Women WomenPublic Strain
The Flegel brothers are back. After spending two years touring all over the world (their self-titled debut album “Women” got them 180 performances), Patrick (vocals) and Matthew (bass) have once again deconstructed the old Wilson sound (it has been said that they sound like the Beach Boys, but even more tripped-out on acid) to put out a cold, blurry album called “Public Strain”, pure mutilated noise-pop, absorbed in the background noise and always willing to undertake the feared trip to the end of the night. Because the blizzard of the very suggestive and appropriate cover of this album is real: we are faced with an album that will give us nothing unless we also contribute something ourselves. Unless we use our hand to shade our eyes and try to make our way through the white that surrounds us, which might be snow, or might be the padded walls of a cell in an insane asylum.
Because “Public Strain” is a reflection on paranoia and insanity. Or at least that’s what the majority of its songs are about, oscillating between the partially luminous everyday epic (the excellent “Eyesore”, which comes pretty close, although it isn’t as good as “Black Rice”, the band’s classic so far, on the debut album) and the gloomily confused darkness that surrounds the decisions that we make too late ( “Untogether”). But there is also a place for an unfocused, sinister dream ( “Penal Colony” or the disturbing, instrumental “Bells”) and for progressive melancholy ( “Heat Distraction”), and even for garage lament: “Locust Valley” is the masculine flip side of almost any song by the always-recommendable Vivian Girls, although at times ( “China Steps”) they sound like Wavves and even No Age ( “Narrow with the Hall”).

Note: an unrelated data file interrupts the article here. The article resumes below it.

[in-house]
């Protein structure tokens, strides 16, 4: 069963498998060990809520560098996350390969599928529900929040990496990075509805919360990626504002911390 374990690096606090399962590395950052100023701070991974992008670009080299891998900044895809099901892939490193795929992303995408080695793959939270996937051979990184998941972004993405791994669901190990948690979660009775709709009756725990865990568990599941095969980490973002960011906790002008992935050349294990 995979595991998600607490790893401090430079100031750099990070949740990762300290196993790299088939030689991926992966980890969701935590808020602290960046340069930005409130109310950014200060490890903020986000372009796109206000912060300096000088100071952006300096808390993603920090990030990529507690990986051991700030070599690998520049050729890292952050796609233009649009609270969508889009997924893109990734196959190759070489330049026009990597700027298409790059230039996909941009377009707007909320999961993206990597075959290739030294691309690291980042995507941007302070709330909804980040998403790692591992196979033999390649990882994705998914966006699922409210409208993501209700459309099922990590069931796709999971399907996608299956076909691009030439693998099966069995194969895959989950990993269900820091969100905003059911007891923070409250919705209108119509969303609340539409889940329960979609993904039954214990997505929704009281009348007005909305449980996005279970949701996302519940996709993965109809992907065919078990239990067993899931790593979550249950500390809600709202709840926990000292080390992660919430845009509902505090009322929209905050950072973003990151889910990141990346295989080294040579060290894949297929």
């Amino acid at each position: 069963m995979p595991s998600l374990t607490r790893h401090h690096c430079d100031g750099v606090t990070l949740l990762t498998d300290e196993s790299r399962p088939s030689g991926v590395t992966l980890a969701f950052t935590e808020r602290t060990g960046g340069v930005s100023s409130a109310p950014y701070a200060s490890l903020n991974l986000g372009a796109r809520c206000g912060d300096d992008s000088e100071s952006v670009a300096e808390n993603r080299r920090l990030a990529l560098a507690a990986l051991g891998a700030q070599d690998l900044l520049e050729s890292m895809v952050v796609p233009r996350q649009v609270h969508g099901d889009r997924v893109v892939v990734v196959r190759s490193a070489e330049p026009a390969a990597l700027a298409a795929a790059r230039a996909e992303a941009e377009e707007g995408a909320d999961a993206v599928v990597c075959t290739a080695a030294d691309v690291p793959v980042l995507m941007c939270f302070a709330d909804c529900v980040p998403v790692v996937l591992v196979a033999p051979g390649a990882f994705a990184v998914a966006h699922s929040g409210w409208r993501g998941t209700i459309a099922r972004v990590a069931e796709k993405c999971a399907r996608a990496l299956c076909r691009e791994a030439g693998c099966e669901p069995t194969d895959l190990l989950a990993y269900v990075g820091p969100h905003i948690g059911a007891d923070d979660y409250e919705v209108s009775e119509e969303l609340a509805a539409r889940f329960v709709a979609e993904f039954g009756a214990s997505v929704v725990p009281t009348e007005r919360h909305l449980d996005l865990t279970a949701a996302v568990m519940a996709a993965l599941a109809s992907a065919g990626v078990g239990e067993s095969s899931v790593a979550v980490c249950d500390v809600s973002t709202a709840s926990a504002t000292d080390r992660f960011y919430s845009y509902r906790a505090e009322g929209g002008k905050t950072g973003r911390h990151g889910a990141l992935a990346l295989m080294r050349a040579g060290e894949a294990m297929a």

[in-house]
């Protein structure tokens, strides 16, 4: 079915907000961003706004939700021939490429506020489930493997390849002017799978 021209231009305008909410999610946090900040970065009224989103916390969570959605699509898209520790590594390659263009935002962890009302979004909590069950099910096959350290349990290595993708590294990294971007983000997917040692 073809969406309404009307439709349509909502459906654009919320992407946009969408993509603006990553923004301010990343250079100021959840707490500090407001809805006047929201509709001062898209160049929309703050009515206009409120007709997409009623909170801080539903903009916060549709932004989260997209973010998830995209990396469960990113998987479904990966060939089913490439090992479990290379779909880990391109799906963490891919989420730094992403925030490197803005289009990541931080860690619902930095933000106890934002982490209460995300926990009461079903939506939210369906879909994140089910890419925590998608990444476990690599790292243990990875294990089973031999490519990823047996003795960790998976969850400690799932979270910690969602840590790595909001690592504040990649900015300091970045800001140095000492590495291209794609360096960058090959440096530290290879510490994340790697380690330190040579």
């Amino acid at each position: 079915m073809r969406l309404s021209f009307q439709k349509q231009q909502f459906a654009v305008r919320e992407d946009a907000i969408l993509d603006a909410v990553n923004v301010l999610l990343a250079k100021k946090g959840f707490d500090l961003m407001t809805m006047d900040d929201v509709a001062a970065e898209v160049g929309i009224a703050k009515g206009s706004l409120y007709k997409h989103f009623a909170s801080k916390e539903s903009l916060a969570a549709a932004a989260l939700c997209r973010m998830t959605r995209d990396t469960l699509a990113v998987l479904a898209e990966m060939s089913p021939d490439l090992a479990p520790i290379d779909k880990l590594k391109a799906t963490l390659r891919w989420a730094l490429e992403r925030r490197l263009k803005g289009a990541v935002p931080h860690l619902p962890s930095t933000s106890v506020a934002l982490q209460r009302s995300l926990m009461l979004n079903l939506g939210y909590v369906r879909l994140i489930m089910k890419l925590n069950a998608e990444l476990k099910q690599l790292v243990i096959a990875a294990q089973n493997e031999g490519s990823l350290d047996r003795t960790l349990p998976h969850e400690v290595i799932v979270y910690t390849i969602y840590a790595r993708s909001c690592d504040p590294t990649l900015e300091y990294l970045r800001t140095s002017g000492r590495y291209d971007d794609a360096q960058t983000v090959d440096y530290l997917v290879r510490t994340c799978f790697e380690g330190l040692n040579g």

Recorded by Chad VanGaalen (with whom the band has toured often and who is also responsible for their first album), “Public Strain” is the closest thing to a step ahead (and onto firm ground) that the guys in the group Women (Canadians, by the way, and as one might expect of them as such, a 60’s noise pop oddity) could have taken, if they had proposed something like that to themselves. And songs like the almost-sacramental (and painfully lovely) “Venice Lockjaw” show it. After all, roses also have thorns, and good boys also have attacks of insanity (see “Drag Open” as the definitive change of direction in this sense: noise, noise, noise). Yes, the Flegels are back.
Women - Locust Valley Women - Heat Distraction